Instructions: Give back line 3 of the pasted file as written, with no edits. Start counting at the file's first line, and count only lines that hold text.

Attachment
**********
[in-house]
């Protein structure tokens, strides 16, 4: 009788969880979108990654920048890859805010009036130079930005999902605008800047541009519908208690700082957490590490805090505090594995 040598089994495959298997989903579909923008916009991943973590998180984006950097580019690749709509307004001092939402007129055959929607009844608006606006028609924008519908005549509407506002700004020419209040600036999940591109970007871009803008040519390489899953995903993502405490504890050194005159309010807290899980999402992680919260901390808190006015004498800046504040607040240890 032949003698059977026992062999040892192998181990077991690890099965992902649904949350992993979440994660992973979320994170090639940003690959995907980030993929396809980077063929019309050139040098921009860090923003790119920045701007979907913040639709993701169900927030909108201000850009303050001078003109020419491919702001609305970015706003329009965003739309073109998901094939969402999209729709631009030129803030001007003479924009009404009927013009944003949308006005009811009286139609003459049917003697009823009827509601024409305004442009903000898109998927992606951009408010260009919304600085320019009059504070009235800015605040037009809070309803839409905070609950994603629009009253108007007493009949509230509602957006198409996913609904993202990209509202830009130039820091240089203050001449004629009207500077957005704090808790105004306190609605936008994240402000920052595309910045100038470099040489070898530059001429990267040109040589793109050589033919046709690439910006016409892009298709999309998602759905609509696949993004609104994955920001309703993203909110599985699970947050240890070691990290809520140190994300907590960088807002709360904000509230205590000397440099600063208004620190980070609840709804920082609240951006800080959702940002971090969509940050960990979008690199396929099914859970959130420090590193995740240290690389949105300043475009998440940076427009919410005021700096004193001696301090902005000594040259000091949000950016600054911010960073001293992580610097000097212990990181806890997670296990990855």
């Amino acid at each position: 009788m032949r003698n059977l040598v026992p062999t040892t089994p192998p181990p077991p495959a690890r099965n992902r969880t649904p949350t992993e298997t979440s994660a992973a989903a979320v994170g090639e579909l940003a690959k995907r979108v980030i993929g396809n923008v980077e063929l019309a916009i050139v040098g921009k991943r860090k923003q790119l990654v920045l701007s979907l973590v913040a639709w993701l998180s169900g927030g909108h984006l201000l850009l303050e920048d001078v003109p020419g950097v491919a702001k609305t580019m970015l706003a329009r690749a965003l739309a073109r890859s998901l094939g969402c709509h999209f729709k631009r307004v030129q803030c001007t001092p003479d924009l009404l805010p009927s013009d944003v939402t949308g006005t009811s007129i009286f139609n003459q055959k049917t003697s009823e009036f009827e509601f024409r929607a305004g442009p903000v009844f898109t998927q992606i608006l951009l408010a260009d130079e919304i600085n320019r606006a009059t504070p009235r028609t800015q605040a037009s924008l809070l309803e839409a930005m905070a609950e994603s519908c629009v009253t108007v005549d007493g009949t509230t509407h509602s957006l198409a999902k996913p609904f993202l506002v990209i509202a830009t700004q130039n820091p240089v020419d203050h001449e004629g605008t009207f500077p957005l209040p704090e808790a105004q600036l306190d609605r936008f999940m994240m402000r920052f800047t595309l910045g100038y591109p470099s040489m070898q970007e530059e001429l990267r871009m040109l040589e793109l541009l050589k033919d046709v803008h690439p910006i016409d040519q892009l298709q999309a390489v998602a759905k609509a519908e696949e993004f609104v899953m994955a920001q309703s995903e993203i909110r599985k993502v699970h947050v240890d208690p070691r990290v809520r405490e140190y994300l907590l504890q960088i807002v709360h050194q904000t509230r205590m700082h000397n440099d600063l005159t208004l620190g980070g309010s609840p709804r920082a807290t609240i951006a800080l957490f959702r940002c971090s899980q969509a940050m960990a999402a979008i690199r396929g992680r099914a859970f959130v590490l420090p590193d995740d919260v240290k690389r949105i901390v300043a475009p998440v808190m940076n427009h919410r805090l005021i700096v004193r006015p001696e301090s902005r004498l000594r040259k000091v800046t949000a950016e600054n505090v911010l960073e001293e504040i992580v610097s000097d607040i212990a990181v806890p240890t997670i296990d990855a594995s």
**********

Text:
């Amino acid at each position: 009788m032949r003698n059977l040598v026992p062999t040892t089994p192998p181990p077991p495959a690890r099965n992902r969880t649904p949350t992993e298997t979440s994660a992973a989903a979320v994170g090639e579909l940003a690959k995907r979108v980030i993929g396809n923008v980077e063929l019309a916009i050139v040098g921009k991943r860090k923003q790119l990654v920045l701007s979907l973590v913040a639709w993701l998180s169900g927030g909108h984006l201000l850009l303050e920048d001078v003109p020419g950097v491919a702001k609305t580019m970015l706003a329009r690749a965003l739309a073109r890859s998901l094939g969402c709509h999209f729709k631009r307004v030129q803030c001007t001092p003479d924009l009404l805010p009927s013009d944003v939402t949308g006005t009811s007129i009286f139609n003459q055959k049917t003697s009823e009036f009827e509601f024409r929607a305004g442009p903000v009844f898109t998927q992606i608006l951009l408010a260009d130079e919304i600085n320019r606006a009059t504070p009235r028609t800015q605040a037009s924008l809070l309803e839409a930005m905070a609950e994603s519908c629009v009253t108007v005549d007493g009949t509230t509407h509602s957006l198409a999902k996913p609904f993202l506002v990209i509202a830009t700004q130039n820091p240089v020419d203050h001449e004629g605008t009207f500077p957005l209040p704090e808790a105004q600036l306190d609605r936008f999940m994240m402000r920052f800047t595309l910045g100038y591109p470099s040489m070898q970007e530059e001429l990267r871009m040109l040589e793109l541009l050589k033919d046709v803008h690439p910006i016409d040519q892009l298709q999309a390489v998602a759905k609509a519908e696949e993004f609104v899953m994955a920001q309703s995903e993203i909110r599985k993502v699970h947050v240890d208690p070691r990290v809520r405490e140190y994300l907590l504890q960088i807002v709360h050194q904000t509230r205590m700082h000397n440099d600063l005159t208004l620190g980070g309010s609840p709804r920082a807290t609240i951006a800080l957490f959702r940002c971090s899980q969509a940050m960990a999402a979008i690199r396929g992680r099914a859970f959130v590490l420090p590193d995740d919260v240290k690389r949105i901390v300043a475009p998440v808190m940076n427009h919410r805090l005021i700096v004193r006015p001696e301090s902005r004498l000594r040259k000091v800046t949000a950016e600054n505090v911010l960073e001293e504040i992580v610097s000097d607040i212990a990181v806890p240890t997670i296990d990855a594995s």